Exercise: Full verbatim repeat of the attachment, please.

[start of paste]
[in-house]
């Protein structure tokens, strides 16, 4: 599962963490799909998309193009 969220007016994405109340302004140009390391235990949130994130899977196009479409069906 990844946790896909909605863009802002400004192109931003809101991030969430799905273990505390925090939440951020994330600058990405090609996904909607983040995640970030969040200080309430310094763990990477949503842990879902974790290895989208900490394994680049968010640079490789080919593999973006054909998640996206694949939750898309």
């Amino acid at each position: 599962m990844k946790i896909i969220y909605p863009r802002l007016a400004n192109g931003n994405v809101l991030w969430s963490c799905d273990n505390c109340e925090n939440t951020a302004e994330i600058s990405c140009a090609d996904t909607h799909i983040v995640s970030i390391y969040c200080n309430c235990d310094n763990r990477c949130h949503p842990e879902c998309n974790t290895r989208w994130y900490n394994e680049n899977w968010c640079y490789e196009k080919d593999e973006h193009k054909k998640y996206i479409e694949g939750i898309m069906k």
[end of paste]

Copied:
[in-house]
């Protein structure tokens, strides 16, 4: 599962963490799909998309193009 969220007016994405109340302004140009390391235990949130994130899977196009479409069906 990844946790896909909605863009802002400004192109931003809101991030969430799905273990505390925090939440951020994330600058990405090609996904909607983040995640970030969040200080309430310094763990990477949503842990879902974790290895989208900490394994680049968010640079490789080919593999973006054909998640996206694949939750898309």
């Amino acid at each position: 599962m990844k946790i896909i969220y909605p863009r802002l007016a400004n192109g931003n994405v809101l991030w969430s963490c799905d273990n505390c109340e925090n939440t951020a302004e994330i600058s990405c140009a090609d996904t909607h799909i983040v995640s970030i390391y969040c200080n309430c235990d310094n763990r990477c949130h949503p842990e879902c998309n974790t290895r989208w994130y900490n394994e680049n899977w968010c640079y490789e196009k080919d593999e973006h193009k054909k998640y996206i479409e694949g939750i898309m069906k």